Native Americans lived for many years in a village beside Yuba Creek. The first settler built a log cabin in Yuba in 1852. In just seven years, there were enough residences to open a one-room schoolhouse. The village of Yuba then grew into a thriving community with three churches, a saw mill, cheese factory, woolen mill and post office. Farm families gathered at the school for celebrations and other special events. In 1901, a second room was added to the school.
The rich history of Yuba and its families still lives in the archives of this school with many photographs, written articles and ledgers that tell the stories of this pioneer town. For example, the wages for early teachers were $1.50 per week. To preserve this unique and fascinating history, the Yuba Historic Society
was founded in 2009 by the alumni of Yuba School, descendants of pioneers, current residents and others who are passionate about saving this original historic building.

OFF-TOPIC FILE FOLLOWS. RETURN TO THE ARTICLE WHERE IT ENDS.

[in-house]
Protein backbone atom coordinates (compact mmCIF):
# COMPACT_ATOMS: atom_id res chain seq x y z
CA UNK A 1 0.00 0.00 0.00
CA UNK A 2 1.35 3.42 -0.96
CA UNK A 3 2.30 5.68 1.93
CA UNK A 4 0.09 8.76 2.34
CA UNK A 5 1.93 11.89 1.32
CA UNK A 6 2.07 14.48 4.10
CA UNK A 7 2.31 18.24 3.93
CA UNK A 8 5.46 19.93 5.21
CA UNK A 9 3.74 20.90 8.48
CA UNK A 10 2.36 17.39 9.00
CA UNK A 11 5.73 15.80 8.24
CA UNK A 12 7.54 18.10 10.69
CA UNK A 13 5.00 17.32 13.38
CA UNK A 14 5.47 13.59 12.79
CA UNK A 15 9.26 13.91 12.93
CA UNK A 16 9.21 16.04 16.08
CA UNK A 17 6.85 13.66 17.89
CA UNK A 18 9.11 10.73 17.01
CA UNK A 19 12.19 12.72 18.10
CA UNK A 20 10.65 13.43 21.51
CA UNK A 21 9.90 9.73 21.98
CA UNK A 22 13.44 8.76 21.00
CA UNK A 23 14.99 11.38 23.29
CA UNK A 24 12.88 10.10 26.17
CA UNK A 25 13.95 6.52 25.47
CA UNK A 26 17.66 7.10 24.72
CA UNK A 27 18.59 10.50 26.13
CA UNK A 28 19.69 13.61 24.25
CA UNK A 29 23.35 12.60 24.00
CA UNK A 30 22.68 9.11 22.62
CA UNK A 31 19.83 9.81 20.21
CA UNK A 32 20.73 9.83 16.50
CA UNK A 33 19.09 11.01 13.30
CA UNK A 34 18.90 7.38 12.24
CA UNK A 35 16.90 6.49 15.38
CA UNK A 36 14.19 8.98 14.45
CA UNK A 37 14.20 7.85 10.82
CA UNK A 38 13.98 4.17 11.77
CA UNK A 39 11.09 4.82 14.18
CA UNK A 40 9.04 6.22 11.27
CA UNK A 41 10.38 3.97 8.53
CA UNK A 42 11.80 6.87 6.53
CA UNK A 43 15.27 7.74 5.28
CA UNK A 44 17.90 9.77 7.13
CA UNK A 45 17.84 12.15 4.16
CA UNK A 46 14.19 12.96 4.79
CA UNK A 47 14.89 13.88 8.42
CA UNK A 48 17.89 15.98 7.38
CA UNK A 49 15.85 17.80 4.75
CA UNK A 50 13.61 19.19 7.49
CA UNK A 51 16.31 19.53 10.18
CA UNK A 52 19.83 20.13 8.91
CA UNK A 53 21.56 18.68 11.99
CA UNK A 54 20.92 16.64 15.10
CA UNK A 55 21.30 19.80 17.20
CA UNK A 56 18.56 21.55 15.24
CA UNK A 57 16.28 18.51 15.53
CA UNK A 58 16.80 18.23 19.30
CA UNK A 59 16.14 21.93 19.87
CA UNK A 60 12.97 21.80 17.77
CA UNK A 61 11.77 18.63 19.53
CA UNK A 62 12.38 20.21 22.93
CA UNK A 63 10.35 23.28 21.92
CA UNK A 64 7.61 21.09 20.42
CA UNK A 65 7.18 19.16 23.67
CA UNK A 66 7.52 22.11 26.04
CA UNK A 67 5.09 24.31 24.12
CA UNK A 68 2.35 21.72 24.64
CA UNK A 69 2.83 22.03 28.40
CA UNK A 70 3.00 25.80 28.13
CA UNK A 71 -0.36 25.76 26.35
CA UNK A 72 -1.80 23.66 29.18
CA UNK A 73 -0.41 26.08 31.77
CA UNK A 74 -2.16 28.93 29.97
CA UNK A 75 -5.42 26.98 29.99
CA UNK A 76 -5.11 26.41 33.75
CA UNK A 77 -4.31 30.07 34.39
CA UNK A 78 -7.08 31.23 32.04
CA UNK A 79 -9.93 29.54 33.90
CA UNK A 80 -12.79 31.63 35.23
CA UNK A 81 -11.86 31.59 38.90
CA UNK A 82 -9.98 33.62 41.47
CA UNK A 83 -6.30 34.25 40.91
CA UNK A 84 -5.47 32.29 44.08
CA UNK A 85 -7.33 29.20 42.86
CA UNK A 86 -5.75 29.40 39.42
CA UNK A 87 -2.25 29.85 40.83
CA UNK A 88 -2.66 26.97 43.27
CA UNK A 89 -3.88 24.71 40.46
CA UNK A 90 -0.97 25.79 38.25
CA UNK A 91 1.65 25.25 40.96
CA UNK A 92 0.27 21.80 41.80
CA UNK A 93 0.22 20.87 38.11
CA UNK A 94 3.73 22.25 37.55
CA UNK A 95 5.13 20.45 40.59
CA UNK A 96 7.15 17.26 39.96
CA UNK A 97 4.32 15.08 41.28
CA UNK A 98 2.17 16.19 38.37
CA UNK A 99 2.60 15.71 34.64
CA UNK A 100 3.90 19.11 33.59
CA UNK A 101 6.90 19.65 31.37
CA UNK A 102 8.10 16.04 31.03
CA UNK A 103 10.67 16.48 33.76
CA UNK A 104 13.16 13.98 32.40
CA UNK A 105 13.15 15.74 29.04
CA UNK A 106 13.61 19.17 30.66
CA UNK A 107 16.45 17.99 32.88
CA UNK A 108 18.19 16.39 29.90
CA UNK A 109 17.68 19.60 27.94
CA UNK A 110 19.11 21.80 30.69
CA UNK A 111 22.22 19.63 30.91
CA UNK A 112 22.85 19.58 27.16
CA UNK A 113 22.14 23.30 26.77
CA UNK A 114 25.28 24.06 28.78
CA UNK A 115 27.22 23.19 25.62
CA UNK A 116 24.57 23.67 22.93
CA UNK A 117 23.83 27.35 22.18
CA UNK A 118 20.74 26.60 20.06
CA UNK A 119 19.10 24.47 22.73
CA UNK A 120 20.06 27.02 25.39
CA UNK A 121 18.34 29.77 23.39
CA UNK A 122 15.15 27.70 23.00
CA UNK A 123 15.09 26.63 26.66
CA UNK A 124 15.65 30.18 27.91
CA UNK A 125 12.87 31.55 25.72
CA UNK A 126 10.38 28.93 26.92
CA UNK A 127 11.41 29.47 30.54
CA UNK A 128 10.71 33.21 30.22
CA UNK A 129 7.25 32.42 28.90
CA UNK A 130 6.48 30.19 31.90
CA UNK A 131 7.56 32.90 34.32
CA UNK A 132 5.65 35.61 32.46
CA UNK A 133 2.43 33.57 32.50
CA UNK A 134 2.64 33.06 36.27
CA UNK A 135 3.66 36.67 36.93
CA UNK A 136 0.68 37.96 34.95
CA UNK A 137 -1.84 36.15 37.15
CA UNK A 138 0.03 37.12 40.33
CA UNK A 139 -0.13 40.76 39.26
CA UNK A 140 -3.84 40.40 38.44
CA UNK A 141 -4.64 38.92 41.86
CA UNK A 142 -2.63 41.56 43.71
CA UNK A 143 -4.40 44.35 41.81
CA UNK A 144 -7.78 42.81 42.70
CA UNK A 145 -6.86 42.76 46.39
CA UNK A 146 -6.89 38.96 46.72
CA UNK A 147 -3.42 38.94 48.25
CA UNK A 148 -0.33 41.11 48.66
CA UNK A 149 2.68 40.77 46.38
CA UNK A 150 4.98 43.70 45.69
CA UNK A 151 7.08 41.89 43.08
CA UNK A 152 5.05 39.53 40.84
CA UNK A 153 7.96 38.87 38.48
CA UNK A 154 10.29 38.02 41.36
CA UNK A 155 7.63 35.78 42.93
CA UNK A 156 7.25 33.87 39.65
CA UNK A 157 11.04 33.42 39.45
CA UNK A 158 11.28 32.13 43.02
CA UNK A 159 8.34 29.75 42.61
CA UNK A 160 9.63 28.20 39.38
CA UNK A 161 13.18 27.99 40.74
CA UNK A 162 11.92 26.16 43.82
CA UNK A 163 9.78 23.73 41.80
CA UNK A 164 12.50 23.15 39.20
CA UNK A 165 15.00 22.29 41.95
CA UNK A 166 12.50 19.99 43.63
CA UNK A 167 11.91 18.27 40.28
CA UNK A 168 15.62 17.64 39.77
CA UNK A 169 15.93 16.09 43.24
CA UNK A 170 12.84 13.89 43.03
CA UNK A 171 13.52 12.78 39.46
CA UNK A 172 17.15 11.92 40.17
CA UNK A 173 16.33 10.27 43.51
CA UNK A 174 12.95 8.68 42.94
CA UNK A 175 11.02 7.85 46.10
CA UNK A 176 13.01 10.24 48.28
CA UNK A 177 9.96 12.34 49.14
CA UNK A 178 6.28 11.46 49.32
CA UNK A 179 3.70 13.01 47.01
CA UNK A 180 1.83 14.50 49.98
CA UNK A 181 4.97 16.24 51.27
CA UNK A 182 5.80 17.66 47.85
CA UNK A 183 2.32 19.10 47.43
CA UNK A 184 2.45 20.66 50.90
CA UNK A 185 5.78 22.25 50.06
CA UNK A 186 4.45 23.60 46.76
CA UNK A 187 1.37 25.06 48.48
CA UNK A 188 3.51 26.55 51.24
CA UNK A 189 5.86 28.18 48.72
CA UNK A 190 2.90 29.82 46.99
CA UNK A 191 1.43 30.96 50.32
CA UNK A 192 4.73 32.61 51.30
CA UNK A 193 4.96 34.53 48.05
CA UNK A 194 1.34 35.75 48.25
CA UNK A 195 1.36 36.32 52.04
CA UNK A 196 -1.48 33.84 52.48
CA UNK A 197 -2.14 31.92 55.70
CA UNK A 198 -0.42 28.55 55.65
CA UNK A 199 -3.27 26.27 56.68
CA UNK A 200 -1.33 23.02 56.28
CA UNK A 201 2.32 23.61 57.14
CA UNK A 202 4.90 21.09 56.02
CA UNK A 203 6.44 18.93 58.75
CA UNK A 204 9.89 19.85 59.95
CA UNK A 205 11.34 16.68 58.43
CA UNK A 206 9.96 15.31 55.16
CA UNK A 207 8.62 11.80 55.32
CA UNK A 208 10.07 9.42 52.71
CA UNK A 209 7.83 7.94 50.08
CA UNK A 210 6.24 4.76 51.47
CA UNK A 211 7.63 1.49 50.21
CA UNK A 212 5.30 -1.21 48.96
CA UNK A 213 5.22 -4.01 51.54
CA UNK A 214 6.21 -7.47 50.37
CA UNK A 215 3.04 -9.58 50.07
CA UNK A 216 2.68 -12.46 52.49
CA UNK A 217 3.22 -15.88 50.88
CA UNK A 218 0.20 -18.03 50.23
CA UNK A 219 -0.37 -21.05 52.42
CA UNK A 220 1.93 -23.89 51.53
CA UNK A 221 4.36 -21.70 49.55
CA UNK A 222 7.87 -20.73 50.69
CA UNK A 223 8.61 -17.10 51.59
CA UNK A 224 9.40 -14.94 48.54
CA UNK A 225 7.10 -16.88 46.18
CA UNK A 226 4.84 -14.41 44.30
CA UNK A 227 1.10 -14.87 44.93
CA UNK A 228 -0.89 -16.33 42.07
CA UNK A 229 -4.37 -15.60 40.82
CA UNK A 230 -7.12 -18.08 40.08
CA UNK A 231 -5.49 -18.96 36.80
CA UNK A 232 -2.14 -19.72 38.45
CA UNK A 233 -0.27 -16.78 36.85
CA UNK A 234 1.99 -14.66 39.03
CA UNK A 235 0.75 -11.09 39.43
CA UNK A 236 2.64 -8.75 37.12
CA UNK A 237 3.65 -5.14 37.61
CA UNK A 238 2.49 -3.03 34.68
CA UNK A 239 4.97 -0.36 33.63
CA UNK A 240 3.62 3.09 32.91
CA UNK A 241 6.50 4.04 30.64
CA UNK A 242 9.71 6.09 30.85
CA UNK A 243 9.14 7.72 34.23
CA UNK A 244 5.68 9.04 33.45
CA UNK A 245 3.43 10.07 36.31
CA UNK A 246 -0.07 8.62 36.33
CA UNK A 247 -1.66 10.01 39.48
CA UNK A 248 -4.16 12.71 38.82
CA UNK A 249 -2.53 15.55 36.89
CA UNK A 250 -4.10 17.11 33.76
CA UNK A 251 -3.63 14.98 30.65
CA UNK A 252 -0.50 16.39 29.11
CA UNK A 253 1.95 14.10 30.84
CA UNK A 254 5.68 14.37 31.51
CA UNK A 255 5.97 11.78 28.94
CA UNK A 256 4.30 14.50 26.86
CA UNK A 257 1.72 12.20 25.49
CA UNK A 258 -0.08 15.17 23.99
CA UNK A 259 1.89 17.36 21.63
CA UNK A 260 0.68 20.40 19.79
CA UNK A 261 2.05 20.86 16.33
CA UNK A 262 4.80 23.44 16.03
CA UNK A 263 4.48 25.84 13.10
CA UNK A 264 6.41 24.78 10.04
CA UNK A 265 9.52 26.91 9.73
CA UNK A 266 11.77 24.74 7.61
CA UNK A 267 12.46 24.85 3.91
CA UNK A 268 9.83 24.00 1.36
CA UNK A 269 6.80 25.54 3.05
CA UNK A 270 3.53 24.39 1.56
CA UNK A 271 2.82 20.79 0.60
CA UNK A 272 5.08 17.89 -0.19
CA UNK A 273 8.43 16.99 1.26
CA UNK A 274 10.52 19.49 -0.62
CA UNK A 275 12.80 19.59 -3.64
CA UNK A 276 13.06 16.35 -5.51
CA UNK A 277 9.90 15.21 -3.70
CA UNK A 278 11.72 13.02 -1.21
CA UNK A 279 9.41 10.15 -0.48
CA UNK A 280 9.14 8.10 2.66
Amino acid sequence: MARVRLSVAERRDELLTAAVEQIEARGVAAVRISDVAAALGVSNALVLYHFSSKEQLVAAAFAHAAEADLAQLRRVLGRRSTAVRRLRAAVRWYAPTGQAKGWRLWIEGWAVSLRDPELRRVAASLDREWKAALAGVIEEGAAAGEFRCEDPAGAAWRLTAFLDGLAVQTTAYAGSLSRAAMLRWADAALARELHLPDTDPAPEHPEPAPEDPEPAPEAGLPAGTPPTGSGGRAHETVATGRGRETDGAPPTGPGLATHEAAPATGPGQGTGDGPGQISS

Although the commercial enterprises have dwindled in Yuba, it remains a charming small town with fruit farms everywhere and a beautiful park on Grand Traverse Bay. The U.S. 31 corridor is a favorite drive for numerous tourists in the summer. Back roads are charming, and the view of the Bay at Sayler Park is breathtaking.
The Yuba Creek Natural Area is a large section of preserved wetlands surrounding Yuba Creek. There are two roadside access points to the area, leading to extensive walking trails. The Yuba Creek Natural Area is known for its diversity of birds and wildflowers. Some local legends also claim that the grounds of the Natural Area are haunted. (Cue the spooky music.)
Sayler Park is a public park located on the western edge of Yuba, along Grand Traverse Bay. The park has a small swimming area, a few playground items, and numerous picnic tables and grills. There are also three large, covered picnic shelters that may be reserved. Horses are not allowed in the park, and dogs are not permitted on the beach. Wikipedia
Yuba Creek Natural Area
In the early days, cars could not make it up steep Yuba Hill without stalling. Drivers had to back up all the way to the top to keep gasoline going to the engine. Then somebody invented the fuel pump – but old Yuba Hill was still a challenge going up and a thrill going down.